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Sony Is About To Make Your Games Look Better Than Ever

Gaming companies are getting awfully good at producing graphics that are uncannily realistic, and a new patent from Sony suggests that the gap between reality and games might get even smaller soon. Sony filed the patent in April, but it was just made available to the public when it was published in late October. The implications of the patent are exciting, and could mean a complete shift in how PS5 owners experience games and VR.


The patent is titled "computer implemented method for completing an image," which likely sounds like gibberish to many gamers. The patent aims to create a gaming system with the capability of improving an image's quality by filling in gaps in the code.

PlayStation Lifestyle dug deeper into the patent and put things more simply. Images always have some amount of corruption in them, and gaming hardware and software work to translate those corrupted images into something pleasing for the human eye. Sony's patent proposed a hardware and software duo that would gradually learn how to create better and more efficiently.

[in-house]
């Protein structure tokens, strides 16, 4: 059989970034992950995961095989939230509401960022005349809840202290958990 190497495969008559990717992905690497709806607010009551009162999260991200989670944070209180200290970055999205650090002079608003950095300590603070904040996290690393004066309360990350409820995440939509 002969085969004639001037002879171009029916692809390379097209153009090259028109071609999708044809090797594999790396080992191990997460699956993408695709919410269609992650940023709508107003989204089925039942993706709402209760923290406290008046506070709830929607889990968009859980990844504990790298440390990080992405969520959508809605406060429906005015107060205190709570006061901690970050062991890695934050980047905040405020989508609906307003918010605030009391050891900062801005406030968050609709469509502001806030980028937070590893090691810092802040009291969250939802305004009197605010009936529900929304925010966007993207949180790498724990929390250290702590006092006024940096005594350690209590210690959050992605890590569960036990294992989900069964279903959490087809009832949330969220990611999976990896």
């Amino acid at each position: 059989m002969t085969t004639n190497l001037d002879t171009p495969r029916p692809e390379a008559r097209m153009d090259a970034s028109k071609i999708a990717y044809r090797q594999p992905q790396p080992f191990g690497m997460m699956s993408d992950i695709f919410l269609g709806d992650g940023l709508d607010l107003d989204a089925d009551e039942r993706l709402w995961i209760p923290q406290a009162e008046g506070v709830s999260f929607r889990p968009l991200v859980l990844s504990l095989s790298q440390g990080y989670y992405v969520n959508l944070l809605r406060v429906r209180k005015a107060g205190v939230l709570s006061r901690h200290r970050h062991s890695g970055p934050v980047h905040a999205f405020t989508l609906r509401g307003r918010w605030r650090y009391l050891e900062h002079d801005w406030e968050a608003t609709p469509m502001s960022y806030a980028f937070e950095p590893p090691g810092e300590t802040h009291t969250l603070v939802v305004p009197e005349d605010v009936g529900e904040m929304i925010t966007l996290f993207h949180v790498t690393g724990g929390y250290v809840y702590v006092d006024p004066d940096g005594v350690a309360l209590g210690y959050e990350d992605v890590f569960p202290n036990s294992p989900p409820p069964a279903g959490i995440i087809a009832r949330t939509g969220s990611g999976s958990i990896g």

Eventually, the machine will learn how to efficiently create the intended images, the hardware will use less power and run more smoothly all of which will allow gamers to enjoy increased performance without losing graphical quality. In other words, gamers would be able to run at, say, 4K without experiencing lags. While this possibility is exciting for all corners of the gaming world, it has specific implications for VR gamers.


VR could get much, much better

It's clear that Sony is still invested in the VR game, as they also filed a patent in the summer of 2021 that could change VR forever by allowing for a more interactive viewer experience. The company's new patent aims to improve VR even further by allowing headsets to use less processing power, therefore improving the machines' graphical capability. As pointed out by The Gamer, the patent mentions VR headsets several times, which might hint that Sony is working on a next-gen headset for the PS5. Because VR headsets require so much processing power to work, the new patent could be finding workarounds to that issue, allowing for a smoother and more graphically satisfying experience.


Then again, Sony has published a lot of patents recently, and gamers don't know how all of its plans will shake out in the future. One patent could change esports forever by allowing viewers to boot players out of esports games (for a price, of course). Another patent could level the playing field by allowing games to self regulate and adapt to the gamer's ability level. While none of these patents have borne fruit just yet, it's clear that Sony is attempting to envision the future of gaming.